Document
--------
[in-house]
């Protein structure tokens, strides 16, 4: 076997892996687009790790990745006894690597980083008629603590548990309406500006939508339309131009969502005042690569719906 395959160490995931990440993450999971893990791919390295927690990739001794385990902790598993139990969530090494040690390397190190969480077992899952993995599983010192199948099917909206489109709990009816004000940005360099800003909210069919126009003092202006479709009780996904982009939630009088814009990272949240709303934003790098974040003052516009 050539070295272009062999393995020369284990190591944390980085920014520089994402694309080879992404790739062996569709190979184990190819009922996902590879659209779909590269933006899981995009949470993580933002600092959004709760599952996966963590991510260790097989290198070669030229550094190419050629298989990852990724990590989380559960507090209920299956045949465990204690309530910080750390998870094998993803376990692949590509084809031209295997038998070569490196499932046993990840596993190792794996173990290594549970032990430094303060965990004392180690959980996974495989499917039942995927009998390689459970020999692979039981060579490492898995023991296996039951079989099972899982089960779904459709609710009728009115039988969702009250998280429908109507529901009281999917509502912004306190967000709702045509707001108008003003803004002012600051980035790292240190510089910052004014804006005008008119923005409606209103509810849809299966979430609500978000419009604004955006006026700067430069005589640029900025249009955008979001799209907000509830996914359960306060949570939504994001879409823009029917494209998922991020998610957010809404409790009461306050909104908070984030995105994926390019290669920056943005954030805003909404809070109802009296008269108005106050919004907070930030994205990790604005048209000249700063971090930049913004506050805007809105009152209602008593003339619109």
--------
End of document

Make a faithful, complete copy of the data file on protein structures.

[in-house]
């Protein structure tokens, strides 16, 4: 076997892996687009790790990745006894690597980083008629603590548990309406500006939508339309131009969502005042690569719906 395959160490995931990440993450999971893990791919390295927690990739001794385990902790598993139990969530090494040690390397190190969480077992899952993995599983010192199948099917909206489109709990009816004000940005360099800003909210069919126009003092202006479709009780996904982009939630009088814009990272949240709303934003790098974040003052516009 050539070295272009062999393995020369284990190591944390980085920014520089994402694309080879992404790739062996569709190979184990190819009922996902590879659209779909590269933006899981995009949470993580933002600092959004709760599952996966963590991510260790097989290198070669030229550094190419050629298989990852990724990590989380559960507090209920299956045949465990204690309530910080750390998870094998993803376990692949590509084809031209295997038998070569490196499932046993990840596993190792794996173990290594549970032990430094303060965990004392180690959980996974495989499917039942995927009998390689459970020999692979039981060579490492898995023991296996039951079989099972899982089960779904459709609710009728009115039988969702009250998280429908109507529901009281999917509502912004306190967000709702045509707001108008003003803004002012600051980035790292240190510089910052004014804006005008008119923005409606209103509810849809299966979430609500978000419009604004955006006026700067430069005589640029900025249009955008979001799209907000509830996914359960306060949570939504994001879409823009029917494209998922991020998610957010809404409790009461306050909104908070984030995105994926390019290669920056943005954030805003909404809070109802009296008269108005106050919004907070930030994205990790604005048209000249700063971090930049913004506050805007809105009152209602008593003339619109």